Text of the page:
One of the workers behind the desk said, “No.” She said that everyone had to wait their turn and get a visitor pass. That was the rule. I didn’t agree with her or the rule. However, I said nothing because it wasn’t my decision.

Having My Decisions Overruled

It’s tough when my decisions aren’t honored. I’m used to stating what action needs to be taken and then having others listen and follow my choices. But as I drifted out of the management realm, other people assumed the authority to make the calls. I didn’t always agree with their decisions. I listened, but it wasn’t the way I would have done things. However, I learned to live with it, but I wasn’t happy.

I remember when I was asked to be on a hospital committee after I had retired.  It was a group that wanted to improve things for the patient and their families. One of the topics on our agenda was seeking new members for our committee.

I came up with the idea of having a table near the information desk. In addition, each of the current committee members and I would take turns standing by the table for an hour or so. This way, we’d pitch our committee’s benefits to visitors as they entered the hospital. We’d also be there to answer any questions as well. I felt this would be much more personal than having just a table with brochures on it

I was overruled. The chairman of the committee decided to go with an idea where the brochure would be reproduced on a large screen TV that sat in the corner of the lobby. He hoped that passersby would be drawn to the TV screen, and that would create interest. It’s been several weeks after the meeting and this still hasn’t been done.  In fact, nothing has been done.

Expecting the Joint Commission

The Joint Commission (JCAHO) was coming to inspect my hospital.  JCAHO is a regulatory organization that grants accreditation to healthcare facilities. They perform a hospital-wide inspection. This can be very stressful for every person in the facility.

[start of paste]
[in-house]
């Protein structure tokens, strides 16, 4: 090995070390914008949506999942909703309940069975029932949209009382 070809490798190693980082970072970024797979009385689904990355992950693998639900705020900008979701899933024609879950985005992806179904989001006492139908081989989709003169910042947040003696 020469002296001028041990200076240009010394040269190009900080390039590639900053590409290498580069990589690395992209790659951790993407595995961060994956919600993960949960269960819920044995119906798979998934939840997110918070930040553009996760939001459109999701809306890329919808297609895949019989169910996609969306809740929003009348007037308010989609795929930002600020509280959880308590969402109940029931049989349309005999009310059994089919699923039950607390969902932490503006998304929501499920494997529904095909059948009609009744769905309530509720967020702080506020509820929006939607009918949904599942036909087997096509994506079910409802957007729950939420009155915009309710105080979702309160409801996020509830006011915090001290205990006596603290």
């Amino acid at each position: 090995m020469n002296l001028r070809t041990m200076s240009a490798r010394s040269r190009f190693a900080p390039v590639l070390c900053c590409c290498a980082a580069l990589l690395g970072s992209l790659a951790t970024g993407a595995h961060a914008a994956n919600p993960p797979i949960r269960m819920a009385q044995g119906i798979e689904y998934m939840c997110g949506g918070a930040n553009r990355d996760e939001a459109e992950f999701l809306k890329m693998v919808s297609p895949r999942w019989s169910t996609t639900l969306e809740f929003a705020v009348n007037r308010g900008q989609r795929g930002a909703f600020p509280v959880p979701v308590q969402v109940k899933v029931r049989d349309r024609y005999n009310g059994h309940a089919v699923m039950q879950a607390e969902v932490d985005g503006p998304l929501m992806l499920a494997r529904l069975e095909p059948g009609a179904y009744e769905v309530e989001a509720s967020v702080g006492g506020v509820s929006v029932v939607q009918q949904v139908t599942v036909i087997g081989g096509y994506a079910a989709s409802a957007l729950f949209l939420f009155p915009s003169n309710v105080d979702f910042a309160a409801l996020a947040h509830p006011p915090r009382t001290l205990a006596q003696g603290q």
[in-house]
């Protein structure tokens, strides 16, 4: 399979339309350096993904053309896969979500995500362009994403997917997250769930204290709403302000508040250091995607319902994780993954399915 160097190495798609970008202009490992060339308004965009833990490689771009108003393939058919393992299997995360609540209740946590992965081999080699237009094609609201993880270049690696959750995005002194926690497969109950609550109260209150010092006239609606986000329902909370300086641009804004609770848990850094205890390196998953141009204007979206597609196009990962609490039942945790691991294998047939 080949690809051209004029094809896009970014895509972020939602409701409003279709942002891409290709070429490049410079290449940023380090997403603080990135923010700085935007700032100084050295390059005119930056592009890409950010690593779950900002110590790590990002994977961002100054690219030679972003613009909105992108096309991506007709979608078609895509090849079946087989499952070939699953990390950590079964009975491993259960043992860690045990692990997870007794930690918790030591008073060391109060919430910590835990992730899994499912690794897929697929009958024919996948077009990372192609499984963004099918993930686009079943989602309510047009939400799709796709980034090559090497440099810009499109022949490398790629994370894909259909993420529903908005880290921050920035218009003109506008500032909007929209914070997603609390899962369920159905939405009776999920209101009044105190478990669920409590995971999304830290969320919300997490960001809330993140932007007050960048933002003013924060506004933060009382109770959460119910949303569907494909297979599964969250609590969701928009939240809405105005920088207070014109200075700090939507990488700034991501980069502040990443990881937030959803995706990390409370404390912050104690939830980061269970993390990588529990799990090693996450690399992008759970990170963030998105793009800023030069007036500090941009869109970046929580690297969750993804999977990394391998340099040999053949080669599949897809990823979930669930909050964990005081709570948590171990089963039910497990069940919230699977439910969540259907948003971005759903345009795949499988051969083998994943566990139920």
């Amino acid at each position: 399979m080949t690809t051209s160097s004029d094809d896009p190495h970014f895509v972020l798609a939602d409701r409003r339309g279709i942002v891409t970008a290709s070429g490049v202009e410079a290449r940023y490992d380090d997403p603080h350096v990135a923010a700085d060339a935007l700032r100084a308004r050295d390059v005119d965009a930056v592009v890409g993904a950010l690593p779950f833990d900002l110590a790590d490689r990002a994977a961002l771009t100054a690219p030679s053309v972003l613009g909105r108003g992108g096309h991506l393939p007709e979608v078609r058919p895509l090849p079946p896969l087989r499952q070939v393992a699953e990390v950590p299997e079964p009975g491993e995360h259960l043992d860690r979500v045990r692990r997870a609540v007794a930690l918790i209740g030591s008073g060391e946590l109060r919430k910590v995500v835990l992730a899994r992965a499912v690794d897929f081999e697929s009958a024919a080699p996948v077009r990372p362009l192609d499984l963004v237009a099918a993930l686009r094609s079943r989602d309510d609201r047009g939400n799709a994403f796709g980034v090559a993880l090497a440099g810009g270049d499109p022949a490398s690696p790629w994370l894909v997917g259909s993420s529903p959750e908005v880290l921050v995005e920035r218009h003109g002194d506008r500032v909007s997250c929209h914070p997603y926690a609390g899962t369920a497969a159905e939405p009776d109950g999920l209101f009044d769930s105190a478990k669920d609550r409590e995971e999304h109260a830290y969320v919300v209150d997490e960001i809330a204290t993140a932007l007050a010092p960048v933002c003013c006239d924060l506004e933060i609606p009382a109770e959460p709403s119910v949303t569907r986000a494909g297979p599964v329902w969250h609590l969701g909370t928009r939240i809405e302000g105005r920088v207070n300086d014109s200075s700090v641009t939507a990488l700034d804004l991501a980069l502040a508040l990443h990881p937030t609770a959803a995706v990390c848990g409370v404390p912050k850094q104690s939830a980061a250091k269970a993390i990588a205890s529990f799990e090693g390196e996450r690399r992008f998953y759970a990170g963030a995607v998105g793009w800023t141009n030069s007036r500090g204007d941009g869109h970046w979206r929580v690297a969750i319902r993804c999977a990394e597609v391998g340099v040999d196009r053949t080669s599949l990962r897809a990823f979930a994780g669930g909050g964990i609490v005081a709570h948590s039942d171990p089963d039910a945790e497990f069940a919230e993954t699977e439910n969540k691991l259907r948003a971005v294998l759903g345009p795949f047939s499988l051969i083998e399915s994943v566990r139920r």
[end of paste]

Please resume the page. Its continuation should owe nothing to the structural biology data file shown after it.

I always prepared a lot for the JCAHO inspection. I educated my staff. I made sure my policies and procedures were up to date. I ensured that everything was being done properly. Between the work and the cleaning, it was always challenging to get ready for the JCAHO inspection. But since I’m now only a volunteer, I have no responsibilities as far as getting staff members ready for the inspection. However, it’s kind of fun watching everyone else go crazy! 

The JCAHO inspection usually occurs every three years. That being said, to me it made more sense to do things over the three-year period rather than waiting for the last month. However, the cleaning had to wait until the last minute. But as I said, it’s kind of fun watching everyone go crazy. I couldn’t believe we had housekeeping people clean the tops of the Purel dispensers in the hallway!

Prepping My Staff

When I was pharmacy manager, the JCAHO inspectors questioned staff people. They asked them standard operating procedure questions to see if their answers were consistent. As I stated, I am not a manager. It’s not my job. But I decided to ask the women at the front desk some fire safety questions.  (After all, you can take me out of the manager position, but you can’t take the manager position out of me.). 

Of the four women, none of them knew the location of the nearest fire extinguisher or fire alarm pull box. I also asked each woman who they would call to report a fire. I felt this was a fair question. However, I was disappointed when I received four different answers. I don’t know if I found it more disturbing that they didn’t know or that someone didn’t prepare them properly.

But as I’ve learned to say, “I’m not in charge. I’m not the boss. It’s not my job!”